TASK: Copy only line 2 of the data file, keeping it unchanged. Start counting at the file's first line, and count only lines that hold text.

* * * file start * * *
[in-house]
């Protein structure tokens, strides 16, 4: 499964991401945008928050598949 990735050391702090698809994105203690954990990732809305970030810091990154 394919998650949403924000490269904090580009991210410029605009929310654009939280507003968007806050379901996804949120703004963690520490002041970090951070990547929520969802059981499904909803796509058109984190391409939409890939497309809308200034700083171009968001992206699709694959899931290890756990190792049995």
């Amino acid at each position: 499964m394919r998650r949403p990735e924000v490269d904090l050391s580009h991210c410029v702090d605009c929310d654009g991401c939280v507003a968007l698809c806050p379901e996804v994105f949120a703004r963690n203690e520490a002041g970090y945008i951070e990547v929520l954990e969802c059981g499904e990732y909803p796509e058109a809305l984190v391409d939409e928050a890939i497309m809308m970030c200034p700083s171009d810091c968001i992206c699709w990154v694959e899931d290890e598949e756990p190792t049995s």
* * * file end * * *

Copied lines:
């Protein structure tokens, strides 16, 4: 499964991401945008928050598949 990735050391702090698809994105203690954990990732809305970030810091990154 394919998650949403924000490269904090580009991210410029605009929310654009939280507003968007806050379901996804949120703004963690520490002041970090951070990547929520969802059981499904909803796509058109984190391409939409890939497309809308200034700083171009968001992206699709694959899931290890756990190792049995």